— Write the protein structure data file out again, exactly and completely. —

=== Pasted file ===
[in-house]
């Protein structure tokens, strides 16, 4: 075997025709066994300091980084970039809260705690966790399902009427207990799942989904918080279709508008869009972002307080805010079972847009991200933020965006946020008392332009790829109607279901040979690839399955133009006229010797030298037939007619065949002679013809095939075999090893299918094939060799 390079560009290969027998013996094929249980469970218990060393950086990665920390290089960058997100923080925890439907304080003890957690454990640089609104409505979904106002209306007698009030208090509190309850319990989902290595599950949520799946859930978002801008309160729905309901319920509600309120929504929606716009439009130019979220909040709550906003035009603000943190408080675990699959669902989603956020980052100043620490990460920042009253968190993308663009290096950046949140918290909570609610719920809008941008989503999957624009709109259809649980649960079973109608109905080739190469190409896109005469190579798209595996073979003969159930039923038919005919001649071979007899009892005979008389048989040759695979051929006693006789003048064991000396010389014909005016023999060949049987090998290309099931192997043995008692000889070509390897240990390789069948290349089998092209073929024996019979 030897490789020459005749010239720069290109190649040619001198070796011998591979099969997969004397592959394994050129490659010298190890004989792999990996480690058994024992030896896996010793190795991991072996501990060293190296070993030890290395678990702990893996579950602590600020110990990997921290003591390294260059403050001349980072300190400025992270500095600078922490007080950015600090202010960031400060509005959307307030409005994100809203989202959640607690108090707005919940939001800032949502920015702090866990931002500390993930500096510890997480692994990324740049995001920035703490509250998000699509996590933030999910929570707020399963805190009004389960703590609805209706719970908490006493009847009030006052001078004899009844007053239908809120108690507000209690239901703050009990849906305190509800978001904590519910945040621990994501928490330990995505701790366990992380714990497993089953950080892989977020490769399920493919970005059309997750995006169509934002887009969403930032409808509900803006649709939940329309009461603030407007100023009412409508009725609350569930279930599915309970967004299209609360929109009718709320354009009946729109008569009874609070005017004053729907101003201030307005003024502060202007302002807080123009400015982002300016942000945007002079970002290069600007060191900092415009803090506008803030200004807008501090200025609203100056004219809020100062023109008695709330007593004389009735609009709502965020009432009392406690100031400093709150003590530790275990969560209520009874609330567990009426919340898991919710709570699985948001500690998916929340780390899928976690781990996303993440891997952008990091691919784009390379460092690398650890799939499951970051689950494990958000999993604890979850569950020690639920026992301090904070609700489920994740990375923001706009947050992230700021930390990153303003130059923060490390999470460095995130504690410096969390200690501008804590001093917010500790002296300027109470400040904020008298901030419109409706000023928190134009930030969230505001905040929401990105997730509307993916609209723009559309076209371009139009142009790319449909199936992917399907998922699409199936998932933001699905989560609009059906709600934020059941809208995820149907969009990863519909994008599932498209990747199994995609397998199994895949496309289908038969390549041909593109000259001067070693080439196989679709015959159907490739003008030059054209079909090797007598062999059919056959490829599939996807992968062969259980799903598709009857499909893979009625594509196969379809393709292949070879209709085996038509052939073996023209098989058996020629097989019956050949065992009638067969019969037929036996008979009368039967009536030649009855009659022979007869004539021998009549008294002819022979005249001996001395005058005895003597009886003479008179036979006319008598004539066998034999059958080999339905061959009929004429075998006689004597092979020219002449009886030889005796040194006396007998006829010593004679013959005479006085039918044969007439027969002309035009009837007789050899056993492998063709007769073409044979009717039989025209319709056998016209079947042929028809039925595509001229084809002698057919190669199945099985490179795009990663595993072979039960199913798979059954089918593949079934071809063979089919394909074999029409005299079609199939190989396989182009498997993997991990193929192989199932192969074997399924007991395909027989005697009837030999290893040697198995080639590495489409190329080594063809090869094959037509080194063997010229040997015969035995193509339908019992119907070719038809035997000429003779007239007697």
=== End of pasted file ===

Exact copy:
[in-house]
């Protein structure tokens, strides 16, 4: 075997025709066994300091980084970039809260705690966790399902009427207990799942989904918080279709508008869009972002307080805010079972847009991200933020965006946020008392332009790829109607279901040979690839399955133009006229010797030298037939007619065949002679013809095939075999090893299918094939060799 390079560009290969027998013996094929249980469970218990060393950086990665920390290089960058997100923080925890439907304080003890957690454990640089609104409505979904106002209306007698009030208090509190309850319990989902290595599950949520799946859930978002801008309160729905309901319920509600309120929504929606716009439009130019979220909040709550906003035009603000943190408080675990699959669902989603956020980052100043620490990460920042009253968190993308663009290096950046949140918290909570609610719920809008941008989503999957624009709109259809649980649960079973109608109905080739190469190409896109005469190579798209595996073979003969159930039923038919005919001649071979007899009892005979008389048989040759695979051929006693006789003048064991000396010389014909005016023999060949049987090998290309099931192997043995008692000889070509390897240990390789069948290349089998092209073929024996019979 030897490789020459005749010239720069290109190649040619001198070796011998591979099969997969004397592959394994050129490659010298190890004989792999990996480690058994024992030896896996010793190795991991072996501990060293190296070993030890290395678990702990893996579950602590600020110990990997921290003591390294260059403050001349980072300190400025992270500095600078922490007080950015600090202010960031400060509005959307307030409005994100809203989202959640607690108090707005919940939001800032949502920015702090866990931002500390993930500096510890997480692994990324740049995001920035703490509250998000699509996590933030999910929570707020399963805190009004389960703590609805209706719970908490006493009847009030006052001078004899009844007053239908809120108690507000209690239901703050009990849906305190509800978001904590519910945040621990994501928490330990995505701790366990992380714990497993089953950080892989977020490769399920493919970005059309997750995006169509934002887009969403930032409808509900803006649709939940329309009461603030407007100023009412409508009725609350569930279930599915309970967004299209609360929109009718709320354009009946729109008569009874609070005017004053729907101003201030307005003024502060202007302002807080123009400015982002300016942000945007002079970002290069600007060191900092415009803090506008803030200004807008501090200025609203100056004219809020100062023109008695709330007593004389009735609009709502965020009432009392406690100031400093709150003590530790275990969560209520009874609330567990009426919340898991919710709570699985948001500690998916929340780390899928976690781990996303993440891997952008990091691919784009390379460092690398650890799939499951970051689950494990958000999993604890979850569950020690639920026992301090904070609700489920994740990375923001706009947050992230700021930390990153303003130059923060490390999470460095995130504690410096969390200690501008804590001093917010500790002296300027109470400040904020008298901030419109409706000023928190134009930030969230505001905040929401990105997730509307993916609209723009559309076209371009139009142009790319449909199936992917399907998922699409199936998932933001699905989560609009059906709600934020059941809208995820149907969009990863519909994008599932498209990747199994995609397998199994895949496309289908038969390549041909593109000259001067070693080439196989679709015959159907490739003008030059054209079909090797007598062999059919056959490829599939996807992968062969259980799903598709009857499909893979009625594509196969379809393709292949070879209709085996038509052939073996023209098989058996020629097989019956050949065992009638067969019969037929036996008979009368039967009536030649009855009659022979007869004539021998009549008294002819022979005249001996001395005058005895003597009886003479008179036979006319008598004539066998034999059958080999339905061959009929004429075998006689004597092979020219002449009886030889005796040194006396007998006829010593004679013959005479006085039918044969007439027969002309035009009837007789050899056993492998063709007769073409044979009717039989025209319709056998016209079947042929028809039925595509001229084809002698057919190669199945099985490179795009990663595993072979039960199913798979059954089918593949079934071809063979089919394909074999029409005299079609199939190989396989182009498997993997991990193929192989199932192969074997399924007991395909027989005697009837030999290893040697198995080639590495489409190329080594063809090869094959037509080194063997010229040997015969035995193509339908019992119907070719038809035997000429003779007239007697």